That remaining HAMP money is part of an unspent balance of $53 billion in the bailout program that may still be available for disbursement, according to the inspector general, depending on how it’s used. Obama may not need a further congressional vote to use it. His first order of business should be to dramatically restructure HAMP, say by taking the initiative for mortgage modifications away from the banks, which have done almost nothing but gum up the process. And then put that money to use.

Another idea the White House should get behind is a “right to rent” law that has been kicking around Congress since 2008. Strapped and underwater homeowners facing foreclosure would have to be offered the option of turning over their mortgages to their banks and renting their homes for five-year terms at market rents. At the end of the term they would be offered the option to reacquire the property at its then-market price.

This plan would encourage banks to negotiate modified mortgages more seriously, as banks want to be landlords even less than they want to be real estate owners. It would cut way back on the problem of abandoned or trashed properties, as the foreclosed owners would have an incentive to keep them maintained. It would reduce the cost of housing for affected families to a more rational level, as rents in foreclosure-rich zones have generally fallen well below mortgage payments. And it could be done without any cost to the government.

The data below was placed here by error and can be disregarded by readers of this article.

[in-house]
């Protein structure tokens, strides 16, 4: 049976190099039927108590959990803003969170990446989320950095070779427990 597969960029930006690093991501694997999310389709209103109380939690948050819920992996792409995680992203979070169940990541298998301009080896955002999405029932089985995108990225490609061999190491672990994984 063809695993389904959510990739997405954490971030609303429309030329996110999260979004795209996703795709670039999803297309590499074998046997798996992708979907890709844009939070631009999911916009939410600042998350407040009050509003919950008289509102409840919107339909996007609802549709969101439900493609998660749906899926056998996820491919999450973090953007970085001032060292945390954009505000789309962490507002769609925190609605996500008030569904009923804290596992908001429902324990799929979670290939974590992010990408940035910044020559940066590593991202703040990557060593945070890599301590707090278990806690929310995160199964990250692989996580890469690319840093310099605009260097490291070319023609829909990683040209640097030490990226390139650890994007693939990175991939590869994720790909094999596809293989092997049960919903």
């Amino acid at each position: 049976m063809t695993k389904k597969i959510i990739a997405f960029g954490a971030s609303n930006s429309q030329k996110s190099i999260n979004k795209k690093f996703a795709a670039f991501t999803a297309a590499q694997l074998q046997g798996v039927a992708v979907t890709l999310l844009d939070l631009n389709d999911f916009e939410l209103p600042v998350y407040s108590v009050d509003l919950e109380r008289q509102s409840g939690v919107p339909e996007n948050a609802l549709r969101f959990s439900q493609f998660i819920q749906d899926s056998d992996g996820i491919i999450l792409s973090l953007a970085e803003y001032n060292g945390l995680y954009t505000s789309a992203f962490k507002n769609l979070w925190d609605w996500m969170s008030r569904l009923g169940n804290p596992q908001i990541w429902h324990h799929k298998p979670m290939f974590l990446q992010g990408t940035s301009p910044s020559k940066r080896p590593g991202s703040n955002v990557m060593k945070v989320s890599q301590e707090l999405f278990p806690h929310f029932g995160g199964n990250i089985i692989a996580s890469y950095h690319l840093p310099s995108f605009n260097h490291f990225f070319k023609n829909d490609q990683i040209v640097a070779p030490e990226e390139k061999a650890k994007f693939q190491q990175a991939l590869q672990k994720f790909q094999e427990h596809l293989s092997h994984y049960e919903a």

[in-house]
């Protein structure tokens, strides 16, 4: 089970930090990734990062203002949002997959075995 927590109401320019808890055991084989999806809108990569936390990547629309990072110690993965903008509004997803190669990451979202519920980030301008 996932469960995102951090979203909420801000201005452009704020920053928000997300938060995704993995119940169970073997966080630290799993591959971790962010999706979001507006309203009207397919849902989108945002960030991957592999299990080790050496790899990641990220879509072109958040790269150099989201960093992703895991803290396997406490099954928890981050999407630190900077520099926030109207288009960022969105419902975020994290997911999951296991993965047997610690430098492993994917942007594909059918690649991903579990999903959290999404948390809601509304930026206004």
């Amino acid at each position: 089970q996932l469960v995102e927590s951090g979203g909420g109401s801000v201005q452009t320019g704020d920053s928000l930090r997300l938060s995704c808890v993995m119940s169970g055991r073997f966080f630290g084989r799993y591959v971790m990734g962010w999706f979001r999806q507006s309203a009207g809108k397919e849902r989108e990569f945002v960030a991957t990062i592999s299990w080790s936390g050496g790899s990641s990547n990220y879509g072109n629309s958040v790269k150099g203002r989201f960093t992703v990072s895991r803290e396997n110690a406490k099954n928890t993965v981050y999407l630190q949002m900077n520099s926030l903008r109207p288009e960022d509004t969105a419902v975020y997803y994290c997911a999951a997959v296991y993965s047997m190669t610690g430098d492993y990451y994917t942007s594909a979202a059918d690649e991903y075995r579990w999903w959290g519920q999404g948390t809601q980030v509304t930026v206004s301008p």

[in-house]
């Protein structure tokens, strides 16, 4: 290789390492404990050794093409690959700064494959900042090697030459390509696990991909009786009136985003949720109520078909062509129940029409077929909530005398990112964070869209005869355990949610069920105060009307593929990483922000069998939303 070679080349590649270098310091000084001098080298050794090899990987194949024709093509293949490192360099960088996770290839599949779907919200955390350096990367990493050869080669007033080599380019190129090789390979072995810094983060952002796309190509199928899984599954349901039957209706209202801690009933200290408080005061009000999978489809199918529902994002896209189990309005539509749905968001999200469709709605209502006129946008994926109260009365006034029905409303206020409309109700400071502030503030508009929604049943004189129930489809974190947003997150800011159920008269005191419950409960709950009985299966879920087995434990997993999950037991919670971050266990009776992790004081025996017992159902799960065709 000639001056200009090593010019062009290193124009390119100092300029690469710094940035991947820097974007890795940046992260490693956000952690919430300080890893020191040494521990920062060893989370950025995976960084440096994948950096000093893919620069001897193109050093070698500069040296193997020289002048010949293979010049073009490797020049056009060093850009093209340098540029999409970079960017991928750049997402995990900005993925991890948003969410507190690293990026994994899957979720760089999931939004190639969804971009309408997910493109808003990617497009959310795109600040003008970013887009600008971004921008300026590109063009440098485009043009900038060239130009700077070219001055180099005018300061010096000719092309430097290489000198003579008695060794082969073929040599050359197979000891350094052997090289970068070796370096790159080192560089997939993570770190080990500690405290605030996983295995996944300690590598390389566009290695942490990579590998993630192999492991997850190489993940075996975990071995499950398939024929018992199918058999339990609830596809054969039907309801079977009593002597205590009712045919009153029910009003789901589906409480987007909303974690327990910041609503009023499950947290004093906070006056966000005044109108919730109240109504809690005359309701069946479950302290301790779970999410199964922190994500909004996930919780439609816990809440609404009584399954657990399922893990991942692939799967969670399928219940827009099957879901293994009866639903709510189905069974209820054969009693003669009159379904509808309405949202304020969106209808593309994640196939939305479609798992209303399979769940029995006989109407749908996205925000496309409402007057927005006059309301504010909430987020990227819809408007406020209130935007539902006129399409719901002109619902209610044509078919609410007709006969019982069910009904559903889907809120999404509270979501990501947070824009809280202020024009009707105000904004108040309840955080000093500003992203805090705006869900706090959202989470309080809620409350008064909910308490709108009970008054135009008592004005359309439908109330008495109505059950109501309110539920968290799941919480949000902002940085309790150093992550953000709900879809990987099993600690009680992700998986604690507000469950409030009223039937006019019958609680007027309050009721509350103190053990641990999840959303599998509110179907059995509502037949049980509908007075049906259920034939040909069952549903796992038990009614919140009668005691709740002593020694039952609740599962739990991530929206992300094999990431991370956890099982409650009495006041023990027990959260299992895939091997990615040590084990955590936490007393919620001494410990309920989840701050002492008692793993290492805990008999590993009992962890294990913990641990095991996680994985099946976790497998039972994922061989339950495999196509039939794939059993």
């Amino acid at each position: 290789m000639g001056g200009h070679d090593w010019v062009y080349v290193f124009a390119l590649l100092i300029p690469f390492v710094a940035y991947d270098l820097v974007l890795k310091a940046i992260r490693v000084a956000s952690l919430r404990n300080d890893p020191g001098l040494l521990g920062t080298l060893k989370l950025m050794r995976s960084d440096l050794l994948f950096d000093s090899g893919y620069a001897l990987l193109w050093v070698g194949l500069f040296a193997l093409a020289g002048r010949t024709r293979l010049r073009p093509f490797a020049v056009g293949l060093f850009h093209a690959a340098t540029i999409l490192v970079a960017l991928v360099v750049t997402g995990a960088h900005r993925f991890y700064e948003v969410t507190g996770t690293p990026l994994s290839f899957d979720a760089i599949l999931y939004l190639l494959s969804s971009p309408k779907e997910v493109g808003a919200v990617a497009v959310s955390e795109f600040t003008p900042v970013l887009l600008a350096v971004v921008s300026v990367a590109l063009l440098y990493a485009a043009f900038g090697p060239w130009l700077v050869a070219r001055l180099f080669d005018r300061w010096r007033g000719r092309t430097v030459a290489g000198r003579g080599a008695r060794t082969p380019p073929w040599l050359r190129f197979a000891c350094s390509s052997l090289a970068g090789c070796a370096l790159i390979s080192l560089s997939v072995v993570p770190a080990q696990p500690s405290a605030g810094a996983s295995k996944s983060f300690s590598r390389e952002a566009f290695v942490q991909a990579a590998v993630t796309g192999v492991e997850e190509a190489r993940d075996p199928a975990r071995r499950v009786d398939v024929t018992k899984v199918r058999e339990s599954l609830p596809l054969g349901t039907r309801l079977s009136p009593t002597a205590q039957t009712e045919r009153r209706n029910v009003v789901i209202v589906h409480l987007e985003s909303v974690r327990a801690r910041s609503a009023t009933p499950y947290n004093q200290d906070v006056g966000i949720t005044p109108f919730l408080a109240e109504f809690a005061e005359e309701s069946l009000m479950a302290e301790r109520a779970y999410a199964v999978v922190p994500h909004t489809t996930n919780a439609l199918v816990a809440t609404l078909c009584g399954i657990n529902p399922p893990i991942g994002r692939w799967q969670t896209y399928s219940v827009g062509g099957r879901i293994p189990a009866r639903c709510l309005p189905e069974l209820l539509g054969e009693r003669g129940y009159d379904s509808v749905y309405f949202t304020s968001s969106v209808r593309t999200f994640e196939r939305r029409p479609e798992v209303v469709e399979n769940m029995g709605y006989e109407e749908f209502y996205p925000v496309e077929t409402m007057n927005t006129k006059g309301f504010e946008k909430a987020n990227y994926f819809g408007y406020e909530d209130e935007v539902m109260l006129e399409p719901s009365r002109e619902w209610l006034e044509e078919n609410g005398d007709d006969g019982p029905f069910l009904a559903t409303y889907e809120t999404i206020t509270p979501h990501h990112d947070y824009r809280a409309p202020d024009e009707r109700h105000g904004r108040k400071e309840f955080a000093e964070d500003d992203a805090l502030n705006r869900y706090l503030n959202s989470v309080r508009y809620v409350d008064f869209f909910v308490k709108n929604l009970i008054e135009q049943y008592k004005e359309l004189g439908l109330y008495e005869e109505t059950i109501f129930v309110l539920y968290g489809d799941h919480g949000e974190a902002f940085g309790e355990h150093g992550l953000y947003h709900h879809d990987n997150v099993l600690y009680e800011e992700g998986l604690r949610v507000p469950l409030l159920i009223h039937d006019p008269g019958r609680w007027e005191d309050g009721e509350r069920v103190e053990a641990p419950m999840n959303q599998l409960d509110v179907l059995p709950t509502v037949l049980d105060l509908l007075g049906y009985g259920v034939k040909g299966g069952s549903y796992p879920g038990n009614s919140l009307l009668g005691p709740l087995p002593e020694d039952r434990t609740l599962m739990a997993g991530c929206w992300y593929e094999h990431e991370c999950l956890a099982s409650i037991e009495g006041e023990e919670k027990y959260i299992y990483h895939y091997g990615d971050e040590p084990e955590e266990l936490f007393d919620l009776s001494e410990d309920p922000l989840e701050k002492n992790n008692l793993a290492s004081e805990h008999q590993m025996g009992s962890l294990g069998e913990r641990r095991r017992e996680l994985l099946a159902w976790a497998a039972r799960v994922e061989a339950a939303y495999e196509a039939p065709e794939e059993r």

2. Build! The $30-billion infrastructure bank, which resembles a bipartisan idea that has been kicking around Congress for too long (the co-sponsors are Sens. John Kerry [D-Mass.] and Kay Bailey Hutchison [R-Tex.]) is a start, but only a start. If the public-private partnerships Kerry and Hutchison foresee would really create a gain of more than $600 billion over 10 years for every $10 billion spent from the public till, as they suggest, why take a cheeseparing approach?